5.5. In diagnostic study, were test results blinded to patient history and other test results? N/A
6. Were intervention/therapeutic regimens/exposure factor or procedure and any comparison(s) described in detail? Were interveningfactors described? N/A
  6.1. In RCT or other intervention trial, were protocols described for all regimens studied? N/A
  6.2. In observational study, were interventions, study settings, and clinicians/provider described? N/A
  6.3. Was the intensity and duration of the intervention or exposure factor sufficient to produce a meaningful effect? ???
  6.4. Was the amount of exposure and, if relevant, subject/patient compliance measured? ???
  6.5. Were co-interventions (e.g., ancillary treatments, other therapies) described? No
  6.6. Were extra or unplanned treatments described? No
  6.7. Was the information for 6.4, 6.5, and 6.6 assessed the same way for all groups? ???
  6.8. In diagnostic study, were details of test administration and replication sufficient? N/A
7. Were outcomes clearly defined and the measurements valid and reliable? Yes
  7.1. Were primary and secondary endpoints described and relevant to the question? Yes
  7.2. Were nutrition measures appropriate to question and outcomes of concern? Yes
  7.3. Was the period of follow-up long enough for important outcome(s) to occur? ???
  7.4. Were the observations and measurements based on standard, valid, and reliable data collection instruments/tests/procedures? Yes
  7.5. Was the measurement of effect at an appropriate level of precision? Yes
  7.6. Were other factors accounted for (measured) that could affect outcomes? ???
  7.7. Were the measurements conducted consistently across groups? N/A
8. Was the statistical analysis appropriate for the study design and type of outcome indicators? N/A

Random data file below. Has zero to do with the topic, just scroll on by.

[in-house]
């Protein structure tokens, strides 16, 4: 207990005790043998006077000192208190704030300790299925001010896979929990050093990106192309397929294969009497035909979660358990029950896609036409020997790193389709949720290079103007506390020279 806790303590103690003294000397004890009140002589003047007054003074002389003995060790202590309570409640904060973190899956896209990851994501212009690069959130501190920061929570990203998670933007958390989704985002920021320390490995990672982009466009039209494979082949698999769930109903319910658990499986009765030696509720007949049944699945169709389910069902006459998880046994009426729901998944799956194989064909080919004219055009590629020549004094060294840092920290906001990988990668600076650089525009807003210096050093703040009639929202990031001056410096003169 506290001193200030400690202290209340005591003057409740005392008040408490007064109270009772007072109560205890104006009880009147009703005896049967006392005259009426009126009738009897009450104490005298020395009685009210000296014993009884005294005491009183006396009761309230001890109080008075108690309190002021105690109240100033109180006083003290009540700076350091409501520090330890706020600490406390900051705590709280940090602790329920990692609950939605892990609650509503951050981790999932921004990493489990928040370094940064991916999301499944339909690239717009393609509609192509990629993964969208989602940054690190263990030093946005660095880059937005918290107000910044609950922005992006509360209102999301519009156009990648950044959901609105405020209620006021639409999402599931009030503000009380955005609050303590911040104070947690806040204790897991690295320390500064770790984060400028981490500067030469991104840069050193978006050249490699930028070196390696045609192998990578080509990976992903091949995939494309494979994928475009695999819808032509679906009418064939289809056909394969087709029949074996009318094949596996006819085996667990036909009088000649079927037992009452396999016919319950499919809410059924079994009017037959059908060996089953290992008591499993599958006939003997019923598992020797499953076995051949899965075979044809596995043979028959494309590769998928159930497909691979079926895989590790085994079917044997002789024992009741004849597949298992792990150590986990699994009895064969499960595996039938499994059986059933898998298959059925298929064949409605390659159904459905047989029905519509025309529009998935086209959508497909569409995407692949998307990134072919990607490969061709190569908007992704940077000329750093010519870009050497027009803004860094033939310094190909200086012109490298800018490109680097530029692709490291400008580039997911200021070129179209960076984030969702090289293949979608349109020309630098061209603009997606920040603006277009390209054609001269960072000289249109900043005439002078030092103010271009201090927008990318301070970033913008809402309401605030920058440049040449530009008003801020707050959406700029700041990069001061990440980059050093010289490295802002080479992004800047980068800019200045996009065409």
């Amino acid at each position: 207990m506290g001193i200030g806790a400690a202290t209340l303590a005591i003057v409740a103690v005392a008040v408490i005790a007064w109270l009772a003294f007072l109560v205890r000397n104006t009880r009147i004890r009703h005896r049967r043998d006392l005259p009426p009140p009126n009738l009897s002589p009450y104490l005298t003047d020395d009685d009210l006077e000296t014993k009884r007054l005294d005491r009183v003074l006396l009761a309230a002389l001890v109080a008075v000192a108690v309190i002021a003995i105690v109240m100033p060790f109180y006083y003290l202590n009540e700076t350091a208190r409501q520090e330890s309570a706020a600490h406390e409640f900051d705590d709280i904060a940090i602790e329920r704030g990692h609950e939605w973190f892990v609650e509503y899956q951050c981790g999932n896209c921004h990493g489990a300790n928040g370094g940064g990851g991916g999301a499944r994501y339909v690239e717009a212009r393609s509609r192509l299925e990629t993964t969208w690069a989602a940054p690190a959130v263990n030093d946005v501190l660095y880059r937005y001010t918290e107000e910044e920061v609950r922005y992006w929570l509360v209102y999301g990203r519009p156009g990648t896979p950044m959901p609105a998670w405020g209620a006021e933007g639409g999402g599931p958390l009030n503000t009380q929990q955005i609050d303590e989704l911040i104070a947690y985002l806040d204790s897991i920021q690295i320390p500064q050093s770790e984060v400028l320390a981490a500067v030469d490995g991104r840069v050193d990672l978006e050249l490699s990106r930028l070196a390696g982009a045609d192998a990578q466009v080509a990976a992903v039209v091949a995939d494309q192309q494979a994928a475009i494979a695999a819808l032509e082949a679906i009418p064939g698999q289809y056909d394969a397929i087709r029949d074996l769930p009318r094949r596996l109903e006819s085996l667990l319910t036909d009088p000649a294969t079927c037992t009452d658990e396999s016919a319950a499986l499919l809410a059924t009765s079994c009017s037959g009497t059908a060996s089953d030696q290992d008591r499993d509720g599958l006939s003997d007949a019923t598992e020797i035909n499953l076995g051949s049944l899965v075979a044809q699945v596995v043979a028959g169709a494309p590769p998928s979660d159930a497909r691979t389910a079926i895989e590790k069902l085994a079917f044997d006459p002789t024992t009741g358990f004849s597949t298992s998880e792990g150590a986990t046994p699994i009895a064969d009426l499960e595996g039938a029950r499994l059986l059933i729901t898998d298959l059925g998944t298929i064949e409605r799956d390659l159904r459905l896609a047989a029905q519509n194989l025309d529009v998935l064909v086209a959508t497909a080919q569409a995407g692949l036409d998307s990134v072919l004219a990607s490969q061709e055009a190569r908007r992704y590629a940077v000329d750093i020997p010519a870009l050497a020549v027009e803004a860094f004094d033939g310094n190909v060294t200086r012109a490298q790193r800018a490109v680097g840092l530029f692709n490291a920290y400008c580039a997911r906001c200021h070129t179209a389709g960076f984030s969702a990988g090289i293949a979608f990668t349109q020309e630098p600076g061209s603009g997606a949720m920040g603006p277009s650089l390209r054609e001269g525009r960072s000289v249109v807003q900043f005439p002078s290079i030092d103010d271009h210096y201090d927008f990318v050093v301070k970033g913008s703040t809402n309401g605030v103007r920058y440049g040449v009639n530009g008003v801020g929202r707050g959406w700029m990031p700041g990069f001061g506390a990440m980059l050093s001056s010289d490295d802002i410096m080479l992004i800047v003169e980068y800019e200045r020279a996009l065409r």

8.1. Were statistical analyses adequately described and the results reported appropriately? Yes
  8.2. Were correct statistical tests used and assumptions of test not violated? Yes
  8.3. Were statistics reported with levels of significance and/or confidence intervals? Yes
  8.4. Was "intent to treat" analysis of outcomes done (and as appropriate, was there an analysis of outcomes for those maximally exposed or a dose-response analysis)? ???
  8.5. Were adequate adjustments made for effects of confounding factors that might have affected the outcomes (e.g., multivariate analyses)? Yes
  8.6. Was clinical significance as well as statistical significance reported? ???
  8.7. If negative findings, was a power calculation reported to address type 2 error? N/A
9. Are conclusions supported by results with biases and limitations taken into consideration? N/A
  9.1. Is there a discussion of findings? Yes
  9.2. Are biases and study limitations identified and discussed? Yes
10. Is bias due to study's funding or sponsorship unlikely? ???
  10.1. Were sources of funding and investigators' affiliations described? Yes
  10.2. Was the study free from apparent conflict of interest? ???